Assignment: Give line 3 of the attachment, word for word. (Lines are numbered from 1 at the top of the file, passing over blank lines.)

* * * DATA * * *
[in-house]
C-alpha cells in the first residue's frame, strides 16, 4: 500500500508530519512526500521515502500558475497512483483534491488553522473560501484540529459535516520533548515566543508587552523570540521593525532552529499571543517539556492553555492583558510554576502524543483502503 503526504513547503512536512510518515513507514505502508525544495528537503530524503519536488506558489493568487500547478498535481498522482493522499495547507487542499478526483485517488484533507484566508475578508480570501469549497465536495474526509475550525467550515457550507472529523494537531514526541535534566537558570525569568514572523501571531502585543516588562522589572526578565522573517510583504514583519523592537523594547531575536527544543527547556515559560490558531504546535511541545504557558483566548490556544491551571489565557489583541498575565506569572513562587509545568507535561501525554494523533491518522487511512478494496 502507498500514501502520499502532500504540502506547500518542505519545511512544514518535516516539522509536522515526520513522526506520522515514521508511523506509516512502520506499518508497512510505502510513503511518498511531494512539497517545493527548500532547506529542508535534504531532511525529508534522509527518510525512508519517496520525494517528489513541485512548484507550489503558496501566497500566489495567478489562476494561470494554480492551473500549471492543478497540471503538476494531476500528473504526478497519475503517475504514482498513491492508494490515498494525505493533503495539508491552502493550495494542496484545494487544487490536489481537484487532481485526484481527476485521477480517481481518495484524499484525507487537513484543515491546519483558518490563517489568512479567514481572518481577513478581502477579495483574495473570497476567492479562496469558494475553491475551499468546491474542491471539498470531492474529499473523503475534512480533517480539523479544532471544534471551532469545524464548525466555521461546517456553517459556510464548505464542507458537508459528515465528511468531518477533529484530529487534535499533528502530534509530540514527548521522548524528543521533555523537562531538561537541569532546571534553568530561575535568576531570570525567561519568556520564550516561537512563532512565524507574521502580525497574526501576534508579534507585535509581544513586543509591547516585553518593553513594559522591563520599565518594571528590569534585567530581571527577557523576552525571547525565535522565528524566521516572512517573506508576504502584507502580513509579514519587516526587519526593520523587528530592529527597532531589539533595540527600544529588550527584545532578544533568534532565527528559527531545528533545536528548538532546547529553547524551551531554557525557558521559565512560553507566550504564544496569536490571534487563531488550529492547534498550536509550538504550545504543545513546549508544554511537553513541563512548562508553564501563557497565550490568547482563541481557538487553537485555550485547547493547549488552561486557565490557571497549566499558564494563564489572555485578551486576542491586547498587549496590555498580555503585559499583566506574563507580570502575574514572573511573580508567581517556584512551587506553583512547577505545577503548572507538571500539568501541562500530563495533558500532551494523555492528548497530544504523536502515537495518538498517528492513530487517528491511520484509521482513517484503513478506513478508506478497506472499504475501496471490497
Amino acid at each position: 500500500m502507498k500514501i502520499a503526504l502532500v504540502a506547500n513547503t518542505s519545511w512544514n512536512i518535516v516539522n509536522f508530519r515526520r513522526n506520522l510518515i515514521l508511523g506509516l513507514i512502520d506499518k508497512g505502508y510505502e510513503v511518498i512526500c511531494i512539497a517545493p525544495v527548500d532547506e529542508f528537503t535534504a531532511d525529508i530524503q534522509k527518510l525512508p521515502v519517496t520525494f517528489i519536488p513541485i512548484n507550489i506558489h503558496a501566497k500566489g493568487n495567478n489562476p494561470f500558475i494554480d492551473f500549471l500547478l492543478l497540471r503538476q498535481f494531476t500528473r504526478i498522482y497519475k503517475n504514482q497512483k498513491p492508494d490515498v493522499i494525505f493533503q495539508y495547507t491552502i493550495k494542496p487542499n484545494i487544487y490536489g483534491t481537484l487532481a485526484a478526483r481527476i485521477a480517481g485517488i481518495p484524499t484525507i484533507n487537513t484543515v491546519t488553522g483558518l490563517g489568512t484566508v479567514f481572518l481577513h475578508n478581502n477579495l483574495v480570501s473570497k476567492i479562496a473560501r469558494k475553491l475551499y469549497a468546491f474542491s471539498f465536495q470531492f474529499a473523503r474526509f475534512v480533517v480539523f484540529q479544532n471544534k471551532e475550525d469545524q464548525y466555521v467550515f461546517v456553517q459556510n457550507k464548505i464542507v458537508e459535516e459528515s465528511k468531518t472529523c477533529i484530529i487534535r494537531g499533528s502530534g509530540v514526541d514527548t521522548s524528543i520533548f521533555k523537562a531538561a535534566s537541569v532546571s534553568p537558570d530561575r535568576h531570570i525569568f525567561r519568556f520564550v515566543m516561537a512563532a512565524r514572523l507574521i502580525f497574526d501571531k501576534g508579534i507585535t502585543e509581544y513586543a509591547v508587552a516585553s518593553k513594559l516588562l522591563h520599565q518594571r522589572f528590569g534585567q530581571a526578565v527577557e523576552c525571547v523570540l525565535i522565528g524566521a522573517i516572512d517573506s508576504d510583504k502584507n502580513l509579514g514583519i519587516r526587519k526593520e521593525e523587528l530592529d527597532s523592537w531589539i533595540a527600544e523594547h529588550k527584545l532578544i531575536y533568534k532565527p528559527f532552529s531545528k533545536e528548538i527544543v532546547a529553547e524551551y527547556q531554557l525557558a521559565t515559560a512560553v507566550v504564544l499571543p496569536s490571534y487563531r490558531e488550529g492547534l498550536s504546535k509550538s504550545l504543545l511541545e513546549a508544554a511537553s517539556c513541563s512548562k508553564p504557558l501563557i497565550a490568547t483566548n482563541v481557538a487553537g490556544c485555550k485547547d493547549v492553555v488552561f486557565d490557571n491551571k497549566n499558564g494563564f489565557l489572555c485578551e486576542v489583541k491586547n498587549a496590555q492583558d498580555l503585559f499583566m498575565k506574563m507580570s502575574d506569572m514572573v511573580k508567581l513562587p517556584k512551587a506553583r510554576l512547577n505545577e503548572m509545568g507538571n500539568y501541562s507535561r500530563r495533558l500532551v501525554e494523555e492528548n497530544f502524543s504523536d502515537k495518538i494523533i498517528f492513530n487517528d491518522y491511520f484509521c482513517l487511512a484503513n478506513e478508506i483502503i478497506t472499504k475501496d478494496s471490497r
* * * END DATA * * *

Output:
Amino acid at each position: 500500500m502507498k500514501i502520499a503526504l502532500v504540502a506547500n513547503t518542505s519545511w512544514n512536512i518535516v516539522n509536522f508530519r515526520r513522526n506520522l510518515i515514521l508511523g506509516l513507514i512502520d506499518k508497512g505502508y510505502e510513503v511518498i512526500c511531494i512539497a517545493p525544495v527548500d532547506e529542508f528537503t535534504a531532511d525529508i530524503q534522509k527518510l525512508p521515502v519517496t520525494f517528489i519536488p513541485i512548484n507550489i506558489h503558496a501566497k500566489g493568487n495567478n489562476p494561470f500558475i494554480d492551473f500549471l500547478l492543478l497540471r503538476q498535481f494531476t500528473r504526478i498522482y497519475k503517475n504514482q497512483k498513491p492508494d490515498v493522499i494525505f493533503q495539508y495547507t491552502i493550495k494542496p487542499n484545494i487544487y490536489g483534491t481537484l487532481a485526484a478526483r481527476i485521477a480517481g485517488i481518495p484524499t484525507i484533507n487537513t484543515v491546519t488553522g483558518l490563517g489568512t484566508v479567514f481572518l481577513h475578508n478581502n477579495l483574495v480570501s473570497k476567492i479562496a473560501r469558494k475553491l475551499y469549497a468546491f474542491s471539498f465536495q470531492f474529499a473523503r474526509f475534512v480533517v480539523f484540529q479544532n471544534k471551532e475550525d469545524q464548525y466555521v467550515f461546517v456553517q459556510n457550507k464548505i464542507v458537508e459535516e459528515s465528511k468531518t472529523c477533529i484530529i487534535r494537531g499533528s502530534g509530540v514526541d514527548t521522548s524528543i520533548f521533555k523537562a531538561a535534566s537541569v532546571s534553568p537558570d530561575r535568576h531570570i525569568f525567561r519568556f520564550v515566543m516561537a512563532a512565524r514572523l507574521i502580525f497574526d501571531k501576534g508579534i507585535t502585543e509581544y513586543a509591547v508587552a516585553s518593553k513594559l516588562l522591563h520599565q518594571r522589572f528590569g534585567q530581571a526578565v527577557e523576552c525571547v523570540l525565535i522565528g524566521a522573517i516572512d517573506s508576504d510583504k502584507n502580513l509579514g514583519i519587516r526587519k526593520e521593525e523587528l530592529d527597532s523592537w531589539i533595540a527600544e523594547h529588550k527584545l532578544i531575536y533568534k532565527p528559527f532552529s531545528k533545536e528548538i527544543v532546547a529553547e524551551y527547556q531554557l525557558a521559565t515559560a512560553v507566550v504564544l499571543p496569536s490571534y487563531r490558531e488550529g492547534l498550536s504546535k509550538s504550545l504543545l511541545e513546549a508544554a511537553s517539556c513541563s512548562k508553564p504557558l501563557i497565550a490568547t483566548n482563541v481557538a487553537g490556544c485555550k485547547d493547549v492553555v488552561f486557565d490557571n491551571k497549566n499558564g494563564f489565557l489572555c485578551e486576542v489583541k491586547n498587549a496590555q492583558d498580555l503585559f499583566m498575565k506574563m507580570s502575574d506569572m514572573v511573580k508567581l513562587p517556584k512551587a506553583r510554576l512547577n505545577e503548572m509545568g507538571n500539568y501541562s507535561r500530563r495533558l500532551v501525554e494523555e492528548n497530544f502524543s504523536d502515537k495518538i494523533i498517528f492513530n487517528d491518522y491511520f484509521c482513517l487511512a484503513n478506513e478508506i483502503i478497506t472499504k475501496d478494496s471490497r